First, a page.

RSM Australia

R&D case strengthens definition of a core activity

JLSP and Innovation Australia [2016] AATA 23

In a decision published on 22 January 2016, the Administrative Appeals Tribunal (AAT) has found that an Australian-based company that is a subsidiary of a multinational biopharmaceutical research group was conducting a Core R&D activity when it ran a clinical trial to determine the safety and efficacy of a group client’s test drug. The Phase III clinical trial in question was the subject of an Advanced Finding application lodged by JLSP with Innovation Australia.

In the case in question, Innovation Australia had found that the main clinical trial activities were not a Core R&D Activity and that two related activities were not Supporting R&D Activities.

Reasons for Decision

In setting out his reasons for the decision, the AAT Deputy President has made some pertinent points about the definition of a Core Activity, as well as administration of the R&D Tax Incentive.

  1. The purpose of “new knowledge”
    An activity is a Core R&D Activity if, amongst other conditions, it is conducted “for the purpose of generating new knowledge.” Innovation Australia had argued that contractual arrangements under which JLSP were conducting the clinical trial meant that generation of new knowledge was not the dominant purpose for conducting the trial and therefore this condition was not satisfied. The AAT found that “the purpose of generating new knowledge does not have to be the purpose that outweighs all the others”.  This finding is significant because many projects have several “substantial purposes,” and there is now no requirement to demonstrate that creating new knowledge was the “dominant purpose.”  Tax advice should be sought by taxpayers in evaluating whether a substantial purpose exists.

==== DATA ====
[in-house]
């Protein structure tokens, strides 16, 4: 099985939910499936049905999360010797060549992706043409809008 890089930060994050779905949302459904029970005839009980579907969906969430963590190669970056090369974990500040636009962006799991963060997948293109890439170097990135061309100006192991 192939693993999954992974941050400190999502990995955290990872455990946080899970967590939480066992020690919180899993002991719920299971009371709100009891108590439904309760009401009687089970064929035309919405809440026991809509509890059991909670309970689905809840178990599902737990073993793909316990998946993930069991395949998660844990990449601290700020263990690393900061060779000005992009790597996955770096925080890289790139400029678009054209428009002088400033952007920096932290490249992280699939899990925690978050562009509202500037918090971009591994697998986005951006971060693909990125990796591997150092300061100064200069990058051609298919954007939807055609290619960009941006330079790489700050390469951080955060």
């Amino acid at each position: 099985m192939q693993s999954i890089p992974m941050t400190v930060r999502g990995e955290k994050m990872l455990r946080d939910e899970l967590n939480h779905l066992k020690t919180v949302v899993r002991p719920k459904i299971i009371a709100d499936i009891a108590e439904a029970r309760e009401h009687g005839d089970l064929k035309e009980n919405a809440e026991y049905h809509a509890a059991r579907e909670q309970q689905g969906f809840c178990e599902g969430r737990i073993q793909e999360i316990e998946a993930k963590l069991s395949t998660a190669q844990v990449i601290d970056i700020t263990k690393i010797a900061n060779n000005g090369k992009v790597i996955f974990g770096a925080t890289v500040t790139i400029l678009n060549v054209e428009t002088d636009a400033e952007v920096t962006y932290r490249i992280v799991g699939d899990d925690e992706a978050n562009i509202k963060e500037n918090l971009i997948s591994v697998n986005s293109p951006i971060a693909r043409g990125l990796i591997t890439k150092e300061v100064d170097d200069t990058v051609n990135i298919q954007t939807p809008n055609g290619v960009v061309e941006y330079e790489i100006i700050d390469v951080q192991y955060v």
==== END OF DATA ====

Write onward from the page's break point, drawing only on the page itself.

2. Clinical trials are experiments
    The AAT found that the clinical trial is an experimental activity, in that it satisfies both the Macquarie Dictionary definition of “experiment” and all the elements of the legislated “…definition of 'Core R&D Activities'”, in that:
    • “the outcome of the activity could not be known or determined in advance on the basis of the knowledge, information or experience that was current at the time they were conducted, since the specified dosage [of the test drug] had not previously been tested in the specified circumstances on subjects in the specified category"; and
    • “ the outcome of the activity could only be determined by applying a systematic progression of work based on principles of established science and proceeding from hypothesis to experiment, observation and evaluation, and leading to logical conclusions. That is the essence of clinical drug trials, and the only reliable way that additional knowledge can be obtained.”
  3. Overreach
    In arguments presented to the AAT, Innovation Australia submitted there was little practical point in making an advanced finding if the expenditure of the R&D entity is excluded by the eligible expenditure provisions. The AAT described this as “…overreach.” That is because the question of whether expenditure is excluded by the eligible expenditure provisions is a question for the Commissioner of Taxation, not [Innovation Australia].”

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